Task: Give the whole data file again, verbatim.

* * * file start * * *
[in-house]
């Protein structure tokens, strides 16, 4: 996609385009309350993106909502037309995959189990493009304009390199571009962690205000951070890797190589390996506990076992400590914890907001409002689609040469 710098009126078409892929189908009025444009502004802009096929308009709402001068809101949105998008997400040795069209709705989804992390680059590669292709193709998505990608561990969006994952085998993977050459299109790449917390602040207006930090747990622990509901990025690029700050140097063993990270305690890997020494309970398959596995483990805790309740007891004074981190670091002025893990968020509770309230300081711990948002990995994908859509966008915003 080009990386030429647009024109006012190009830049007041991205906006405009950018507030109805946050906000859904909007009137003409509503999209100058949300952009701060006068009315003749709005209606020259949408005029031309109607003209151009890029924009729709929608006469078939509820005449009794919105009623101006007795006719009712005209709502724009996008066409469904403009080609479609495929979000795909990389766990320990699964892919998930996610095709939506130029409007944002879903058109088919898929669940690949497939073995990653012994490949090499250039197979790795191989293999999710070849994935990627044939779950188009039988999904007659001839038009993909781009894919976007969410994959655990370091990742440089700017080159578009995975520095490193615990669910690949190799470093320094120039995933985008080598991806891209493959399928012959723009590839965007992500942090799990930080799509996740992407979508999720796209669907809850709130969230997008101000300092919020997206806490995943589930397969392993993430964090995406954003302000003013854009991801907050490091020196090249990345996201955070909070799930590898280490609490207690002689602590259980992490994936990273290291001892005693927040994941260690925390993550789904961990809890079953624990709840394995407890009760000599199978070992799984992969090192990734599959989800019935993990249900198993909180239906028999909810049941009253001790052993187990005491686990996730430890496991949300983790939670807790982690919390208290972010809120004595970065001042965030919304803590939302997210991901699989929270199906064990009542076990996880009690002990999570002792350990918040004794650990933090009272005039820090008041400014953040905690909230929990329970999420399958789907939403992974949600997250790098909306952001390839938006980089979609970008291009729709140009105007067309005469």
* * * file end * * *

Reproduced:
[in-house]
């Protein structure tokens, strides 16, 4: 996609385009309350993106909502037309995959189990493009304009390199571009962690205000951070890797190589390996506990076992400590914890907001409002689609040469 710098009126078409892929189908009025444009502004802009096929308009709402001068809101949105998008997400040795069209709705989804992390680059590669292709193709998505990608561990969006994952085998993977050459299109790449917390602040207006930090747990622990509901990025690029700050140097063993990270305690890997020494309970398959596995483990805790309740007891004074981190670091002025893990968020509770309230300081711990948002990995994908859509966008915003 080009990386030429647009024109006012190009830049007041991205906006405009950018507030109805946050906000859904909007009137003409509503999209100058949300952009701060006068009315003749709005209606020259949408005029031309109607003209151009890029924009729709929608006469078939509820005449009794919105009623101006007795006719009712005209709502724009996008066409469904403009080609479609495929979000795909990389766990320990699964892919998930996610095709939506130029409007944002879903058109088919898929669940690949497939073995990653012994490949090499250039197979790795191989293999999710070849994935990627044939779950188009039988999904007659001839038009993909781009894919976007969410994959655990370091990742440089700017080159578009995975520095490193615990669910690949190799470093320094120039995933985008080598991806891209493959399928012959723009590839965007992500942090799990930080799509996740992407979508999720796209669907809850709130969230997008101000300092919020997206806490995943589930397969392993993430964090995406954003302000003013854009991801907050490091020196090249990345996201955070909070799930590898280490609490207690002689602590259980992490994936990273290291001892005693927040994941260690925390993550789904961990809890079953624990709840394995407890009760000599199978070992799984992969090192990734599959989800019935993990249900198993909180239906028999909810049941009253001790052993187990005491686990996730430890496991949300983790939670807790982690919390208290972010809120004595970065001042965030919304803590939302997210991901699989929270199906064990009542076990996880009690002990999570002792350990918040004794650990933090009272005039820090008041400014953040905690909230929990329970999420399958789907939403992974949600997250790098909306952001390839938006980089979609970008291009729709140009105007067309005469």